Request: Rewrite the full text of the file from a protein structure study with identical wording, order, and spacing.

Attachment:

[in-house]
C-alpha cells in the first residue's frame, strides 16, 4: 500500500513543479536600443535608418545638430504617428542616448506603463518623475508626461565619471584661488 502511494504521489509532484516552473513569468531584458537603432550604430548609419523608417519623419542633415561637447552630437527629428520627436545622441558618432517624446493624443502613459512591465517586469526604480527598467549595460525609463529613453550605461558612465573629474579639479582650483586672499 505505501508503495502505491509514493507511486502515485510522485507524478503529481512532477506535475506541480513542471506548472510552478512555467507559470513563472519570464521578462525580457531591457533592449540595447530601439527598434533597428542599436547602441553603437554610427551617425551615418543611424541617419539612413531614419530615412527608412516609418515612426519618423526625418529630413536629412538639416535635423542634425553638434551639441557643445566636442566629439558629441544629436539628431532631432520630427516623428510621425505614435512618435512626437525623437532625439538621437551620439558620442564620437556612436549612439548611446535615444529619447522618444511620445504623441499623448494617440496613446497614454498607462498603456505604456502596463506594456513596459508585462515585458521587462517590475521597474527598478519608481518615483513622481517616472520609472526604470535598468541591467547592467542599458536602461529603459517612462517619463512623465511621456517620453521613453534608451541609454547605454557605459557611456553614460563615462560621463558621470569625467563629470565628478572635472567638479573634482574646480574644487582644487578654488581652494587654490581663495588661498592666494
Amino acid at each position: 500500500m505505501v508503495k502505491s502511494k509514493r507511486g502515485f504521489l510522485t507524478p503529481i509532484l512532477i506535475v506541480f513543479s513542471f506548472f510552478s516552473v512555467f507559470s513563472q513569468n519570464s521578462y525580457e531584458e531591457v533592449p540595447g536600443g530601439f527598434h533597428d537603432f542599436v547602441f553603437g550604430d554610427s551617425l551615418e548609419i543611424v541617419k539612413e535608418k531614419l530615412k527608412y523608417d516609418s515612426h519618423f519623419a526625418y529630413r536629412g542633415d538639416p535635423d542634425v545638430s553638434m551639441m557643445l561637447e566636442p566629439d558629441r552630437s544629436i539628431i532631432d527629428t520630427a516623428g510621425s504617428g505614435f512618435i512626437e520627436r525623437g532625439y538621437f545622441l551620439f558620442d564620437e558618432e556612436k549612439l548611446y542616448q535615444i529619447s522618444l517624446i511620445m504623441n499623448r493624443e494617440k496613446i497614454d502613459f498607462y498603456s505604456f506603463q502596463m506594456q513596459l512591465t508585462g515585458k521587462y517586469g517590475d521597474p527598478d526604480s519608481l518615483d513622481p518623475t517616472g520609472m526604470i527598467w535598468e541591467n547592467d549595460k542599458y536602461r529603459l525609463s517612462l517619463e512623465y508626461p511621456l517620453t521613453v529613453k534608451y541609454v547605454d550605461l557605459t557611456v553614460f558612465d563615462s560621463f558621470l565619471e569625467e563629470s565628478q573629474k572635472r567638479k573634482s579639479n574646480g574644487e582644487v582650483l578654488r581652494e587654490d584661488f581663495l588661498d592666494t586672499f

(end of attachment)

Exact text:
[in-house]
C-alpha cells in the first residue's frame, strides 16, 4: 500500500513543479536600443535608418545638430504617428542616448506603463518623475508626461565619471584661488 502511494504521489509532484516552473513569468531584458537603432550604430548609419523608417519623419542633415561637447552630437527629428520627436545622441558618432517624446493624443502613459512591465517586469526604480527598467549595460525609463529613453550605461558612465573629474579639479582650483586672499 505505501508503495502505491509514493507511486502515485510522485507524478503529481512532477506535475506541480513542471506548472510552478512555467507559470513563472519570464521578462525580457531591457533592449540595447530601439527598434533597428542599436547602441553603437554610427551617425551615418543611424541617419539612413531614419530615412527608412516609418515612426519618423526625418529630413536629412538639416535635423542634425553638434551639441557643445566636442566629439558629441544629436539628431532631432520630427516623428510621425505614435512618435512626437525623437532625439538621437551620439558620442564620437556612436549612439548611446535615444529619447522618444511620445504623441499623448494617440496613446497614454498607462498603456505604456502596463506594456513596459508585462515585458521587462517590475521597474527598478519608481518615483513622481517616472520609472526604470535598468541591467547592467542599458536602461529603459517612462517619463512623465511621456517620453521613453534608451541609454547605454557605459557611456553614460563615462560621463558621470569625467563629470565628478572635472567638479573634482574646480574644487582644487578654488581652494587654490581663495588661498592666494
Amino acid at each position: 500500500m505505501v508503495k502505491s502511494k509514493r507511486g502515485f504521489l510522485t507524478p503529481i509532484l512532477i506535475v506541480f513543479s513542471f506548472f510552478s516552473v512555467f507559470s513563472q513569468n519570464s521578462y525580457e531584458e531591457v533592449p540595447g536600443g530601439f527598434h533597428d537603432f542599436v547602441f553603437g550604430d554610427s551617425l551615418e548609419i543611424v541617419k539612413e535608418k531614419l530615412k527608412y523608417d516609418s515612426h519618423f519623419a526625418y529630413r536629412g542633415d538639416p535635423d542634425v545638430s553638434m551639441m557643445l561637447e566636442p566629439d558629441r552630437s544629436i539628431i532631432d527629428t520630427a516623428g510621425s504617428g505614435f512618435i512626437e520627436r525623437g532625439y538621437f545622441l551620439f558620442d564620437e558618432e556612436k549612439l548611446y542616448q535615444i529619447s522618444l517624446i511620445m504623441n499623448r493624443e494617440k496613446i497614454d502613459f498607462y498603456s505604456f506603463q502596463m506594456q513596459l512591465t508585462g515585458k521587462y517586469g517590475d521597474p527598478d526604480s519608481l518615483d513622481p518623475t517616472g520609472m526604470i527598467w535598468e541591467n547592467d549595460k542599458y536602461r529603459l525609463s517612462l517619463e512623465y508626461p511621456l517620453t521613453v529613453k534608451y541609454v547605454d550605461l557605459t557611456v553614460f558612465d563615462s560621463f558621470l565619471e569625467e563629470s565628478q573629474k572635472r567638479k573634482s579639479n574646480g574644487e582644487v582650483l578654488r581652494e587654490d584661488f581663495l588661498d592666494t586672499f